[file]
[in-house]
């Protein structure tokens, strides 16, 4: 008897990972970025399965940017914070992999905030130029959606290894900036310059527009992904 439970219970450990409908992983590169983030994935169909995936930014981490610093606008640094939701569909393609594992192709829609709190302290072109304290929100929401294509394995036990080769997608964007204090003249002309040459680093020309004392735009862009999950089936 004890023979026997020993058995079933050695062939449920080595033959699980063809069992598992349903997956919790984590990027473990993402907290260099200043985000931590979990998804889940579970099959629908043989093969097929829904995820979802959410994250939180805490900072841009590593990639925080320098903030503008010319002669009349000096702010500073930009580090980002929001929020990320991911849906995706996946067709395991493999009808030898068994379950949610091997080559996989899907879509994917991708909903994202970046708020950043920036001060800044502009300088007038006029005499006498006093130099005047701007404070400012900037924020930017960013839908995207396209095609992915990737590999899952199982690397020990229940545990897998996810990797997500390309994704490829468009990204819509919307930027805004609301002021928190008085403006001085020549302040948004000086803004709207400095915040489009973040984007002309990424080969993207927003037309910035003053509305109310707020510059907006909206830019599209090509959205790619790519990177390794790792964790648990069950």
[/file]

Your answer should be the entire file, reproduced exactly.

[in-house]
């Protein structure tokens, strides 16, 4: 008897990972970025399965940017914070992999905030130029959606290894900036310059527009992904 439970219970450990409908992983590169983030994935169909995936930014981490610093606008640094939701569909393609594992192709829609709190302290072109304290929100929401294509394995036990080769997608964007204090003249002309040459680093020309004392735009862009999950089936 004890023979026997020993058995079933050695062939449920080595033959699980063809069992598992349903997956919790984590990027473990993402907290260099200043985000931590979990998804889940579970099959629908043989093969097929829904995820979802959410994250939180805490900072841009590593990639925080320098903030503008010319002669009349000096702010500073930009580090980002929001929020990320991911849906995706996946067709395991493999009808030898068994379950949610091997080559996989899907879509994917991708909903994202970046708020950043920036001060800044502009300088007038006029005499006498006093130099005047701007404070400012900037924020930017960013839908995207396209095609992915990737590999899952199982690397020990229940545990897998996810990797997500390309994704490829468009990204819509919307930027805004609301002021928190008085403006001085020549302040948004000086803004709207400095915040489009973040984007002309990424080969993207927003037309910035003053509305109310707020510059907006909206830019599209090509959205790619790519990177390794790792964790648990069950």